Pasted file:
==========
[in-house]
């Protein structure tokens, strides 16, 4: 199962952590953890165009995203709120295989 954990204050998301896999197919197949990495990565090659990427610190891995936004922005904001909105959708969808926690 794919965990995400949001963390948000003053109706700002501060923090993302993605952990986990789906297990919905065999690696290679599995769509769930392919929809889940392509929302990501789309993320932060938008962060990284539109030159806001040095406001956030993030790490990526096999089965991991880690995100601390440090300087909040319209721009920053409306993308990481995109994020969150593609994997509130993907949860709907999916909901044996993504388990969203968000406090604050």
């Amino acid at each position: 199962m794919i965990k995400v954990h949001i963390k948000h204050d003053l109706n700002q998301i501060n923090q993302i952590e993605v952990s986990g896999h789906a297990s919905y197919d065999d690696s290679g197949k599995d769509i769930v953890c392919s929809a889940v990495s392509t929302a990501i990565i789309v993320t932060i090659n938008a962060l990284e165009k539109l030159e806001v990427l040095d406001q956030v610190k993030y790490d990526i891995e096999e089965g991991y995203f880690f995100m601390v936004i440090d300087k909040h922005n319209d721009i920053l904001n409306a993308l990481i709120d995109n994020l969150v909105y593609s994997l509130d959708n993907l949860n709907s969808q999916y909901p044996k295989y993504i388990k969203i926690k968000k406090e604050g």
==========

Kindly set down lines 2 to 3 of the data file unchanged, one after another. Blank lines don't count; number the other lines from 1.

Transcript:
């Protein structure tokens, strides 16, 4: 199962952590953890165009995203709120295989 954990204050998301896999197919197949990495990565090659990427610190891995936004922005904001909105959708969808926690 794919965990995400949001963390948000003053109706700002501060923090993302993605952990986990789906297990919905065999690696290679599995769509769930392919929809889940392509929302990501789309993320932060938008962060990284539109030159806001040095406001956030993030790490990526096999089965991991880690995100601390440090300087909040319209721009920053409306993308990481995109994020969150593609994997509130993907949860709907999916909901044996993504388990969203968000406090604050």
């Amino acid at each position: 199962m794919i965990k995400v954990h949001i963390k948000h204050d003053l109706n700002q998301i501060n923090q993302i952590e993605v952990s986990g896999h789906a297990s919905y197919d065999d690696s290679g197949k599995d769509i769930v953890c392919s929809a889940v990495s392509t929302a990501i990565i789309v993320t932060i090659n938008a962060l990284e165009k539109l030159e806001v990427l040095d406001q956030v610190k993030y790490d990526i891995e096999e089965g991991y995203f880690f995100m601390v936004i440090d300087k909040h922005n319209d721009i920053l904001n409306a993308l990481i709120d995109n994020l969150v909105y593609s994997l509130d959708n993907l949860n709907s969808q999916y909901p044996k295989y993504i388990k969203i926690k968000k406090e604050g």